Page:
Generally there are four different valuation methods used value a food and beverage business.
A. PERCENTAGE OF REVENUE: One method is the percentage of revenue method. This method, in my opinion, has some serious flaws and leads to bad valuations. I don't suggest using it.
That being said, to derive a value, one merely selects a percentage, say 30%, and multiplies it by the revenue or sales of the business not including sales taxes.
For example, if the business revenues are $1,000,000 and the percentage factor is 30%, then the business value is $300,000. This method is used when financials are not readily available and/or are not accurate.
To determine what percentage to use, there are five factors to consider. (1) the strength of the revenue - are they growing, flat or shrinking, (2) the condition of the facility - does it need a facelift or is it in great shape, (3) the lease and location - is the rent fair market, below market and is the location good? (4) the strength of the management team and cost management of the business - does it run industry standard margins? and finally (5) the type of restaurant business - easy to operate or a complex fine dining restaurant?
I generally look at each item and assign a number between 1 and 4, 4 being it's awesome and 1 being not so good. The closer the average is to 4, the closer the percentage factor is to 40%-50%. The close to 1, then the percentage will be closer to 20%.
B. SELLER'S DISCRETIONARY INCOME(SDI): This method takes education, financial statement reading skills, and skills to accurately apply the accounting concepts. This is the standard banks use to give loans. Few brokers have the training and talent to accurately perform this analysis.
Simply said, SDI attempts to identify all the seller's perks including salary, payroll taxes, personal auto expenses, medical insurance and any other personal items included in the profit and loss statement that's truly not a business expense. The key wording is "included in the profit and loss statement. All too often some people think draws are add backs when in fact they are not included in the profit and loss statement and are mere balance sheet entries to the owner's equity.
To arrive at a value one uses the SDI and multipies it by a market multiple factor. Every region and country has differing multiple factors and only a well trained and educated broker can help determine what should be used. For example, the average multiple across the U.S. is about 2.2 times. That means one takes the SDI and multiplies it by 2.2 to determine the value. However, every region has differing multiples. In California for example, the multiple tend to be significantly higher than say Phoenix or Kansas. Why? I think it is in the variability of the earnings. The higher the variability, the lower the certainty; therefore the lower the multiple. California's multiples tend to be in the 2.5-3.0 range while in Phoenix they tend to be in the 2.0 to 2.2 range. In Phoenix, for example, restaurant sales in the hot summer months drop as much as 50%, placing higher risk than say Los Angeles where season variability is minimal.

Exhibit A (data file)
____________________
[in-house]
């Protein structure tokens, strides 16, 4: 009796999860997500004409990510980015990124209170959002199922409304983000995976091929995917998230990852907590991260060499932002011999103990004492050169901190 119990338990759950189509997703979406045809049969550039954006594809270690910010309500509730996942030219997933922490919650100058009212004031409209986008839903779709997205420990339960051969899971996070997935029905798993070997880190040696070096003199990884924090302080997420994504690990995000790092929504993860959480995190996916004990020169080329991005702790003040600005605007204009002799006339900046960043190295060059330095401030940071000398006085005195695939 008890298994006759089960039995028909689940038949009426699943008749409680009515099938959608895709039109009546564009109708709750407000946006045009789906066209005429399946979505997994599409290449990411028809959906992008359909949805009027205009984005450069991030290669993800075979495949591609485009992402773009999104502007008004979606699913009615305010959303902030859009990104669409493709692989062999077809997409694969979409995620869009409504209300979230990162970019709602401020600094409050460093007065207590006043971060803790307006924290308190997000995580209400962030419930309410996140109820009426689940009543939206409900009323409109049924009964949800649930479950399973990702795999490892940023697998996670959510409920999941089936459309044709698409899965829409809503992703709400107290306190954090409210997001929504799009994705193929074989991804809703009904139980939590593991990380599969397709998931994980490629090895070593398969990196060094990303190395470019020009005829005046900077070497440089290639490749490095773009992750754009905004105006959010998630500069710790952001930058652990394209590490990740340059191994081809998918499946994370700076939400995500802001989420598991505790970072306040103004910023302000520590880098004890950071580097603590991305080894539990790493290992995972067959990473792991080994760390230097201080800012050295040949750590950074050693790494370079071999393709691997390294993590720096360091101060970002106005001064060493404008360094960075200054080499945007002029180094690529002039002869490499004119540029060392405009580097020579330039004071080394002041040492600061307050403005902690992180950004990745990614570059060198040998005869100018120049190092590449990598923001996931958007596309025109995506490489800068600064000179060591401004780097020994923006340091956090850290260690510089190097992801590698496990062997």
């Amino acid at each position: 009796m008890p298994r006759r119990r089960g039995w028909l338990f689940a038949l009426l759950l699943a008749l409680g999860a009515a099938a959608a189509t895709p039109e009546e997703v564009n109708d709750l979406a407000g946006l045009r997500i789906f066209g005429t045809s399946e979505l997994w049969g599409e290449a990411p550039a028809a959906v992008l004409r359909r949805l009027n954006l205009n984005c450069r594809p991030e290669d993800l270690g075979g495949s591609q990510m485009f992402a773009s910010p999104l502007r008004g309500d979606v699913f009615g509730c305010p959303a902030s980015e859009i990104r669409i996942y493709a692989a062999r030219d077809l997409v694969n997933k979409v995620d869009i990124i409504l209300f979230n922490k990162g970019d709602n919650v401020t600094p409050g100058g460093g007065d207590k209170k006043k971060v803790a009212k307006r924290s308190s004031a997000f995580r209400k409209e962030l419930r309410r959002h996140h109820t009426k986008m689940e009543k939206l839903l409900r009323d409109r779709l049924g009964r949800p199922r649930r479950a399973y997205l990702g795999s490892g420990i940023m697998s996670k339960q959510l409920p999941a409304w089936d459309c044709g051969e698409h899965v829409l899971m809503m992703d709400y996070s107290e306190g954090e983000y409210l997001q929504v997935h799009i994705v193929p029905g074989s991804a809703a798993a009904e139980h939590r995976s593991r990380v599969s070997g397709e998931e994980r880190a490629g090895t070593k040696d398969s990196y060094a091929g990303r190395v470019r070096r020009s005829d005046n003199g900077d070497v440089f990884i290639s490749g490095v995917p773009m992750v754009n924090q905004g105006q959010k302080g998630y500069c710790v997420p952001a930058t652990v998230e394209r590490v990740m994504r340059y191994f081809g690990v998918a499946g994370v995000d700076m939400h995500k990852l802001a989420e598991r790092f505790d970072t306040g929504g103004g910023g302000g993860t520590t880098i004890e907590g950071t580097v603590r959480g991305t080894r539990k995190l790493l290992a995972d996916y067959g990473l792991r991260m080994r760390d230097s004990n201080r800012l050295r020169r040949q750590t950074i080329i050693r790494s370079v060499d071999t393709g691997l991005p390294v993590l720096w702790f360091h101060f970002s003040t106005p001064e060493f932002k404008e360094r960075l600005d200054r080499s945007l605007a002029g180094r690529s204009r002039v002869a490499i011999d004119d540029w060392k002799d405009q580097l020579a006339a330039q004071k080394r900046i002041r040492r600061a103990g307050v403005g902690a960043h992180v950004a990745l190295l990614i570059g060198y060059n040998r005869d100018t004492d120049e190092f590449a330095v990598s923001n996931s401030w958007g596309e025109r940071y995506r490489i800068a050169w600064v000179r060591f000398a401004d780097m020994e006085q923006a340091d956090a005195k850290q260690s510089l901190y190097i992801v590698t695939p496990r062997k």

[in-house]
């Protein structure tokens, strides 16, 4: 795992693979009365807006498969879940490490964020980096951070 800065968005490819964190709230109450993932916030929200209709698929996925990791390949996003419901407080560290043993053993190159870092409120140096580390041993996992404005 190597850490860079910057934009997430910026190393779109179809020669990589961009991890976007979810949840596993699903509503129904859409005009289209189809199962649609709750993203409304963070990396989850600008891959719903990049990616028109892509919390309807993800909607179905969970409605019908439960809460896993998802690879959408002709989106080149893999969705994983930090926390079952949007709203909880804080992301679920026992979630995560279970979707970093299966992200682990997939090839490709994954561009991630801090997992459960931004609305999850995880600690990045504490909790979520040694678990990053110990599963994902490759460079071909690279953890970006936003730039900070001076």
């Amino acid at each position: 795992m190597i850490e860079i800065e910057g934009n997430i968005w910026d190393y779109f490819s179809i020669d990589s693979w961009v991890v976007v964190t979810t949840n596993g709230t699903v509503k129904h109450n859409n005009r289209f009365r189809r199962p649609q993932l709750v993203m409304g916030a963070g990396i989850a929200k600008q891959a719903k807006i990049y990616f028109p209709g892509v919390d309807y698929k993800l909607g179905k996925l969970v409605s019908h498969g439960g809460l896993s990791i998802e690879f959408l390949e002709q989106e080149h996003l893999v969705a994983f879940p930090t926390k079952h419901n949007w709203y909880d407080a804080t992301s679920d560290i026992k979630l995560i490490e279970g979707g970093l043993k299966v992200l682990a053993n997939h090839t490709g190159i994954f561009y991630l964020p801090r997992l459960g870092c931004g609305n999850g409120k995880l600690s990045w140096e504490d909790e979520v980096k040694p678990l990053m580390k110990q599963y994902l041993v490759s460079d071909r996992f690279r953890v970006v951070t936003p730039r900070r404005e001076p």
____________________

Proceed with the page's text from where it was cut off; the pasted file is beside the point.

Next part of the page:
I use the same logic to determine the multiple as I do in the example of Percentage of Revenue method described above and adjust for regions. A 4 will receive a multiple in the 2.8-3.0 range while a 1 will receive a 1-1.5 range.
C. CAPITALIZATION OF INCOME: This technique is widely used to value income producing assets such as commercial real estate. The premise is based on what the market expected return on investment is at the time the transaction takes place.
The SDI must be calculated first as described above in Section B. Then SDI is divided by the capitalization rate (Cap rate) to derive the value. For example, if the business' SDI is $100,000 and the determined Cap Rate in the area for this particular type of restaurant is 30%, then the math is $100,000/.30 = $333,333.